In 2016, Homeward Bound gathered the first 76 of a targeted 1,000 women from around the world, all with critical science/engineering backgrounds, to undertake a year-long state-of-the-art program to develop their leadership and strategic capabilities, using science to build conviction around the importance of their voices. The inaugural program culminated in the largest-ever female expedition to Antarctica, in December 2016, with a focus on the leadership of women and the state of the world. The second cohort of 70 women are in Antarctic now - to follow the current expedition you can sign up for the Homeward Bound newsletter for regular feeds and insights:

As part of Homeward Bound 2019 80 women from 23 countries around the world have been chosen to participate. We undertake monthly leadership training, development exercises and projects for 15 months and on 28 December 2018 head to Antarctica for three weeks for intensive leadership and communication exercises.

The education programme has five components delivered over a year, remotely prior to the voyage, on-shore in Ushuaia and on-board the ship: leadership, strategy, visibility, science and science communication, and reflective journaling. The programme comprises lectures, exercises, personal coaching and extensive open discussion – in forums, in teams focussing on areas of interest identified post selection of participants, and in triads (learning teams of three). The majority of this gets delivered face-to-face over three weeks in the midst of icebergs, penguins, whales and women!

The surveying and spatial community have a unique and extensive history of participating in Antarctica, which I am thoroughly enjoying learning about in preparation for my own adventure. Sydney 'Syd' Kirkby; a pioneer surveyor who served in the Australian National Antarctic Research Expeditions (ANARE) through the 1950s and 60s has mapped an extraordinary amount of Antarctic Territory**. While his contribution to our continental knowledge goes unquestioned, it is his personal reflections that really move me, and sum up about everything I am expecting from the experience:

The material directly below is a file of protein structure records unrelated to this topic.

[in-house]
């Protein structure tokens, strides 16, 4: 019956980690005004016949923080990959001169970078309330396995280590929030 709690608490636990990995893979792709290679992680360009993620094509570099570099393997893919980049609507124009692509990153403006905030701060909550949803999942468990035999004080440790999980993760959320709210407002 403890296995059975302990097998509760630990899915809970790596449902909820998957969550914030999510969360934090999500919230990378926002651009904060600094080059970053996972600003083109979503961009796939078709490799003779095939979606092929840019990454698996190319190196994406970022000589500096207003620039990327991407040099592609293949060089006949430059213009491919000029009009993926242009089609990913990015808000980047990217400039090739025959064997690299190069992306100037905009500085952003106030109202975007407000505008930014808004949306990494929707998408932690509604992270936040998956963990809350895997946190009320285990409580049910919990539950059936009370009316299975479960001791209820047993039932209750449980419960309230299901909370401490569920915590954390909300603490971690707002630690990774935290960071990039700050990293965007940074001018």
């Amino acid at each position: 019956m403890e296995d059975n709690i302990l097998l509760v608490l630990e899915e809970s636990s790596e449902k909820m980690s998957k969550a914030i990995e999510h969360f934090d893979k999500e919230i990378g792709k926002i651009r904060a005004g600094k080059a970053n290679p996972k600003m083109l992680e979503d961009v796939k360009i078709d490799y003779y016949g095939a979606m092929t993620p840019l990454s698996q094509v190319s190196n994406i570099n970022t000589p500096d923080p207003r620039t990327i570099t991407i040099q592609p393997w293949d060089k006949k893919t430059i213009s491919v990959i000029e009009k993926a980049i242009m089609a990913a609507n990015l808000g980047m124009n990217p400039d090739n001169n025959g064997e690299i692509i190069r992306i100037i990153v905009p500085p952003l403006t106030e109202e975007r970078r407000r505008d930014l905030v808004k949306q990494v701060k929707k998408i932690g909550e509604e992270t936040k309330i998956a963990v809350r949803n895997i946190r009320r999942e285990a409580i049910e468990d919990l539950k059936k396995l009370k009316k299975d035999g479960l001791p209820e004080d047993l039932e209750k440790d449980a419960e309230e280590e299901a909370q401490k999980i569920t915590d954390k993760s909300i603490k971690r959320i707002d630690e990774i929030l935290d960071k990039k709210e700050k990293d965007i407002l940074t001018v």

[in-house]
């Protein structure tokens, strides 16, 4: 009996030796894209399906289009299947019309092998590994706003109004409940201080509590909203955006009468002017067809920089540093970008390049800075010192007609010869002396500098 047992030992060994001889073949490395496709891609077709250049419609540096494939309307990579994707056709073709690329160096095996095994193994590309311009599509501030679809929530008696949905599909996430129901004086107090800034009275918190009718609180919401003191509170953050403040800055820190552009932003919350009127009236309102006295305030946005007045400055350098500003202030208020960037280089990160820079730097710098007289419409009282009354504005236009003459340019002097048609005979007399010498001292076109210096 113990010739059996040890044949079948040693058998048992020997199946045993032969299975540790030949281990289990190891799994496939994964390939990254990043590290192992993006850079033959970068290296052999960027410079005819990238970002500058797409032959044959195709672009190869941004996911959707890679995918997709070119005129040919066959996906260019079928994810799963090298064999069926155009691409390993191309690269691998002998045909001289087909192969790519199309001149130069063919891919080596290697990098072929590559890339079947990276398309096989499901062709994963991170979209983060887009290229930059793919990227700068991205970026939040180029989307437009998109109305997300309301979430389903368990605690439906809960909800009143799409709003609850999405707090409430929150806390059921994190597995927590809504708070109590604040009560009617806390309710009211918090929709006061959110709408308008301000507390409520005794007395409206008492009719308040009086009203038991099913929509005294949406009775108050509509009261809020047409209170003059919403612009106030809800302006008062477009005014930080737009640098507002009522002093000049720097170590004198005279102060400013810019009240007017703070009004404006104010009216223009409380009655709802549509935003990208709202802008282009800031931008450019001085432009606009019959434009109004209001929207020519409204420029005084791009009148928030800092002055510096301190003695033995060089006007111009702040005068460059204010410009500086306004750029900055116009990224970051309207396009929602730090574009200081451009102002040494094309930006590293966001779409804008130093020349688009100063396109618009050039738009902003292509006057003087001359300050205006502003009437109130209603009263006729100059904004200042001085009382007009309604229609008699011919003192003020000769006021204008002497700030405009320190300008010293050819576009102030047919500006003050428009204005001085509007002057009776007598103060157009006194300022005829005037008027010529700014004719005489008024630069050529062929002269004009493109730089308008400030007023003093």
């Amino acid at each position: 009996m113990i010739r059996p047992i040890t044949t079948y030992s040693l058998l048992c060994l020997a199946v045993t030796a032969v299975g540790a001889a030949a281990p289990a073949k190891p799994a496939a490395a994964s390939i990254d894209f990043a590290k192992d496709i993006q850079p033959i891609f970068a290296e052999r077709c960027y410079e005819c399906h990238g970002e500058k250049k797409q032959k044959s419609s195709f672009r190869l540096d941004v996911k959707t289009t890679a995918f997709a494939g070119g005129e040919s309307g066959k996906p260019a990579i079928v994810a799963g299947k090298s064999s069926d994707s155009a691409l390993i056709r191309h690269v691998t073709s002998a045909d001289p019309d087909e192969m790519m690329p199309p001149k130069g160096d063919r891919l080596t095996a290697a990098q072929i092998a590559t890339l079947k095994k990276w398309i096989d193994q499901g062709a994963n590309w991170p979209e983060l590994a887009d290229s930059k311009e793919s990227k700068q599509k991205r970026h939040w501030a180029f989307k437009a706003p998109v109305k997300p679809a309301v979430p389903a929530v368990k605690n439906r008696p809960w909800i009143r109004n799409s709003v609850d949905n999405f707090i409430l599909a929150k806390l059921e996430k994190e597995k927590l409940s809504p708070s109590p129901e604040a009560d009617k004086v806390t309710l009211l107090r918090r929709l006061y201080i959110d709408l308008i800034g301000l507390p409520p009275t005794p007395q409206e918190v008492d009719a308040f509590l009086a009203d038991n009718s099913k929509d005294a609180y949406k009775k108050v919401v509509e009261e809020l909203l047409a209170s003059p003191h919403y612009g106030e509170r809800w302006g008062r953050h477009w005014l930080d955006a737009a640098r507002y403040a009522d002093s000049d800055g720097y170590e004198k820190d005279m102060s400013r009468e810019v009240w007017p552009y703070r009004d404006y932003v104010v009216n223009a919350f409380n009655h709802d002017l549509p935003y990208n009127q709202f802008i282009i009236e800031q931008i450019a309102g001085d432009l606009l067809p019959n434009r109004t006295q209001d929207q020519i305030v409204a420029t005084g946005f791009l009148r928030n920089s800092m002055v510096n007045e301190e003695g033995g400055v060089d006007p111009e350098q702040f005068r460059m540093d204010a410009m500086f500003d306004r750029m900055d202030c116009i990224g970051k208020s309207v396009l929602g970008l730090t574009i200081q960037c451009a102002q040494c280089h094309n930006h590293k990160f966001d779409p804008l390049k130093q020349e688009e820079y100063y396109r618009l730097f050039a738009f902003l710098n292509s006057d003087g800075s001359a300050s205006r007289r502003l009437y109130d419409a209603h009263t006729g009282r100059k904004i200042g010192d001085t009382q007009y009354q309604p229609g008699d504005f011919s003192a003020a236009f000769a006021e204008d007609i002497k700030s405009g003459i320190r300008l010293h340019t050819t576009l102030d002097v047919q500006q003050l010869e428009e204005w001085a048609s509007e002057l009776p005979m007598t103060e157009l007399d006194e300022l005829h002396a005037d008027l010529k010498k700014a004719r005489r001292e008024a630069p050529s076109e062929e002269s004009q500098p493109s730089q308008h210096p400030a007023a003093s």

We’d climb a mountain peak and look out and say: 'Wow! In all time, certainly no human being and probably no creature has ever seen it.' It's a funny feeling, it’s not a possessive feeling, it's a privileged sort of feeling – 'How did I get this lucky?'
Indeed, “How did I get this lucky?!”

If you would like to share this learning experience and expedition with me, please follow me on facebook or LinkedIn, or through my fundraising page

The Homeward Bound 2019 program is two-thirds sponsored. Candidates are asked to fundraise the last third (1/3) of the cost ourselves. The importance of the fundraising is to make sure we connect with our communities, increase the visibility of women in STEMM careers and connect with young people selecting subjects at school that will influence their future tertiary choices. It is also an opportunity to share the beautiful and remote environment and experience of visiting Antarctica with the community. So, expect to see me writing and speaking throughout the year. If there are school or university groups I can speak to, conferences I can speak at or sponsorship opportunities you are aware of I would love to hear from you:

Credits: Photo © Oli Sansom / Homeward Bound .

References and Links:
Homeward Bound:
The official announcement of the trip:
Link to all the 2019 Homeward Bound team:
Fundraising page:

* See Australia’s STEM Workforce: Science, Technology, Engineering and Mathematics (March 2016).
**  See

Back to News List